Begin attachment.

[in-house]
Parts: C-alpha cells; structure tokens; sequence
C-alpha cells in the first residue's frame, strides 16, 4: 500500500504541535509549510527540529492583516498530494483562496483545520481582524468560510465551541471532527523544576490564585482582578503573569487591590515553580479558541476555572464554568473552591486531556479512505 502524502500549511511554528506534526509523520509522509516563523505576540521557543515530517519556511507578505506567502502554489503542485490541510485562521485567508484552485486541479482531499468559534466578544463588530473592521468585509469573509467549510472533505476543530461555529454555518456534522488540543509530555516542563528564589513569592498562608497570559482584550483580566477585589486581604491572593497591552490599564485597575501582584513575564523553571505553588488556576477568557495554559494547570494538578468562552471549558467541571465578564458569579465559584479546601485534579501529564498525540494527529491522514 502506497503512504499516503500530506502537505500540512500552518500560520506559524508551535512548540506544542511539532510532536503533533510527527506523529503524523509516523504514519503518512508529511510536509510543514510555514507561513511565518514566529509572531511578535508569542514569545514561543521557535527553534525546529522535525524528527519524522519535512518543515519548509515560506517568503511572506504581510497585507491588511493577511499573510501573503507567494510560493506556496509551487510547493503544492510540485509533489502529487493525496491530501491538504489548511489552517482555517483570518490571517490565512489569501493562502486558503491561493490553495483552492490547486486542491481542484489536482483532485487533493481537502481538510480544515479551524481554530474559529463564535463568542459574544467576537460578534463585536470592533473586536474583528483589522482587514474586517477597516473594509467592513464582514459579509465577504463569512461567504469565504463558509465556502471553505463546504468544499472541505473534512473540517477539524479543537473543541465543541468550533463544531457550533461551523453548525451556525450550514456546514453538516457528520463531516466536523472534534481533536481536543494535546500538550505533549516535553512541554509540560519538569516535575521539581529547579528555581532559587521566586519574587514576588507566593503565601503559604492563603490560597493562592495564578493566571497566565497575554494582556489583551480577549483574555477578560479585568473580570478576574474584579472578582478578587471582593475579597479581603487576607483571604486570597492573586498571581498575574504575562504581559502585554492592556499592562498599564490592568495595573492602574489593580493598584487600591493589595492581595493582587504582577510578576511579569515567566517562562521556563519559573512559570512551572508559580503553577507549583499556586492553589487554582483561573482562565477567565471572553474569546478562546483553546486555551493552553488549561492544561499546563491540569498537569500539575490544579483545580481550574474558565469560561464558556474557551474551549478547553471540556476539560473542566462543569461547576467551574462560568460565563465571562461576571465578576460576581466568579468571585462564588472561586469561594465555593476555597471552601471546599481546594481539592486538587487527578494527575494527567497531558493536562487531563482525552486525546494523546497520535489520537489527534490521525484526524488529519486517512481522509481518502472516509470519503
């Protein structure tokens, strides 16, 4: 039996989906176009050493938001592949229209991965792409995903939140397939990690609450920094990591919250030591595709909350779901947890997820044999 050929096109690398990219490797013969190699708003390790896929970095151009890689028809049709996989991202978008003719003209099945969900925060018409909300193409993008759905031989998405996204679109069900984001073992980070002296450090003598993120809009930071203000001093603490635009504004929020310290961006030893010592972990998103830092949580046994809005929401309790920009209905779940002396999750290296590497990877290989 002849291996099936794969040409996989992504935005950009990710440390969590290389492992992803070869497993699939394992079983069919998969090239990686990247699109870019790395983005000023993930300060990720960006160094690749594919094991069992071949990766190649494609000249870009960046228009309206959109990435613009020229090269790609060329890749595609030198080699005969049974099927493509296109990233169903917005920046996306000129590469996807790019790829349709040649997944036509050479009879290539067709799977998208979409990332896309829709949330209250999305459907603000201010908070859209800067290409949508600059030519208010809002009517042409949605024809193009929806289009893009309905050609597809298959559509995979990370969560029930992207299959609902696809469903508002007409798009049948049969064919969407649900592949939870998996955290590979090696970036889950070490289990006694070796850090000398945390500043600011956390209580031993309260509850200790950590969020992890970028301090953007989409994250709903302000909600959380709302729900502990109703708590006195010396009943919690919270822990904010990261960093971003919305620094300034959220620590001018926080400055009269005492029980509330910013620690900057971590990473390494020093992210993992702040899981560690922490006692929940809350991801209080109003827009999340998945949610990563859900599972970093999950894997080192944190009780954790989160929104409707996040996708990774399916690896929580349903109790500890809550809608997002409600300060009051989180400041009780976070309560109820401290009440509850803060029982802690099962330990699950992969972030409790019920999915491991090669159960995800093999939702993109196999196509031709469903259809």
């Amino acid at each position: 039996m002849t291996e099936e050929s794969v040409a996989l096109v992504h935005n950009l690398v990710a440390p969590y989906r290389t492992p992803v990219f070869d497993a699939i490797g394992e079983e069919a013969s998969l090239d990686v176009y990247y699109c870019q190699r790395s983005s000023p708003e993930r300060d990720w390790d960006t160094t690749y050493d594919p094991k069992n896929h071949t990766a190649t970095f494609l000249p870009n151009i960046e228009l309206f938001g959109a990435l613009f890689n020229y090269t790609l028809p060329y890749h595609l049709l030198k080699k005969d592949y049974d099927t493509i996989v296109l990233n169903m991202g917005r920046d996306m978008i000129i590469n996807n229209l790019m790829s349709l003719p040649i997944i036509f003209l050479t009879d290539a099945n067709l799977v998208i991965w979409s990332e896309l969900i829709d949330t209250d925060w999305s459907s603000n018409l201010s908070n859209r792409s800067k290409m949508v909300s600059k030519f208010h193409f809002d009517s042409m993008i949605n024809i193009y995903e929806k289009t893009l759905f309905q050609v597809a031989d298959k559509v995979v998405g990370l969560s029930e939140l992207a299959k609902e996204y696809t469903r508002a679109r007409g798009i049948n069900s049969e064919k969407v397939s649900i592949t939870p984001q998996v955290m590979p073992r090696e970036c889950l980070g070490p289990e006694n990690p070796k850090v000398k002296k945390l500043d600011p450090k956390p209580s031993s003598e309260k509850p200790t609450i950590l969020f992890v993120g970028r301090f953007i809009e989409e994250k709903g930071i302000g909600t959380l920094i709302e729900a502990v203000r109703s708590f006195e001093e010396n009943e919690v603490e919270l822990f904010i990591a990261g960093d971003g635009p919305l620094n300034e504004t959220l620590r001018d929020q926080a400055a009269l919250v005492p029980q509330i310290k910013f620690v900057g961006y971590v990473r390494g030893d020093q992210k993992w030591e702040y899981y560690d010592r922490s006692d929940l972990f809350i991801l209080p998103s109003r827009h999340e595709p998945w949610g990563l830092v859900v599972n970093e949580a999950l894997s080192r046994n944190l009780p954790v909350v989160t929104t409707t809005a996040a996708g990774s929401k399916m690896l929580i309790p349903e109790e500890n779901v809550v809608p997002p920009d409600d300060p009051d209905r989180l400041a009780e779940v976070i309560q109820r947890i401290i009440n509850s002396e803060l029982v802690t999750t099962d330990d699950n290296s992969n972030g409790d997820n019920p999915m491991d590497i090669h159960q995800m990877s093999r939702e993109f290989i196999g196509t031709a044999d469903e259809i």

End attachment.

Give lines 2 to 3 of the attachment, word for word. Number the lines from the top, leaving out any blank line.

Parts: C-alpha cells; structure tokens; sequence
C-alpha cells in the first residue's frame, strides 16, 4: 500500500504541535509549510527540529492583516498530494483562496483545520481582524468560510465551541471532527523544576490564585482582578503573569487591590515553580479558541476555572464554568473552591486531556479512505 502524502500549511511554528506534526509523520509522509516563523505576540521557543515530517519556511507578505506567502502554489503542485490541510485562521485567508484552485486541479482531499468559534466578544463588530473592521468585509469573509467549510472533505476543530461555529454555518456534522488540543509530555516542563528564589513569592498562608497570559482584550483580566477585589486581604491572593497591552490599564485597575501582584513575564523553571505553588488556576477568557495554559494547570494538578468562552471549558467541571465578564458569579465559584479546601485534579501529564498525540494527529491522514 502506497503512504499516503500530506502537505500540512500552518500560520506559524508551535512548540506544542511539532510532536503533533510527527506523529503524523509516523504514519503518512508529511510536509510543514510555514507561513511565518514566529509572531511578535508569542514569545514561543521557535527553534525546529522535525524528527519524522519535512518543515519548509515560506517568503511572506504581510497585507491588511493577511499573510501573503507567494510560493506556496509551487510547493503544492510540485509533489502529487493525496491530501491538504489548511489552517482555517483570518490571517490565512489569501493562502486558503491561493490553495483552492490547486486542491481542484489536482483532485487533493481537502481538510480544515479551524481554530474559529463564535463568542459574544467576537460578534463585536470592533473586536474583528483589522482587514474586517477597516473594509467592513464582514459579509465577504463569512461567504469565504463558509465556502471553505463546504468544499472541505473534512473540517477539524479543537473543541465543541468550533463544531457550533461551523453548525451556525450550514456546514453538516457528520463531516466536523472534534481533536481536543494535546500538550505533549516535553512541554509540560519538569516535575521539581529547579528555581532559587521566586519574587514576588507566593503565601503559604492563603490560597493562592495564578493566571497566565497575554494582556489583551480577549483574555477578560479585568473580570478576574474584579472578582478578587471582593475579597479581603487576607483571604486570597492573586498571581498575574504575562504581559502585554492592556499592562498599564490592568495595573492602574489593580493598584487600591493589595492581595493582587504582577510578576511579569515567566517562562521556563519559573512559570512551572508559580503553577507549583499556586492553589487554582483561573482562565477567565471572553474569546478562546483553546486555551493552553488549561492544561499546563491540569498537569500539575490544579483545580481550574474558565469560561464558556474557551474551549478547553471540556476539560473542566462543569461547576467551574462560568460565563465571562461576571465578576460576581466568579468571585462564588472561586469561594465555593476555597471552601471546599481546594481539592486538587487527578494527575494527567497531558493536562487531563482525552486525546494523546497520535489520537489527534490521525484526524488529519486517512481522509481518502472516509470519503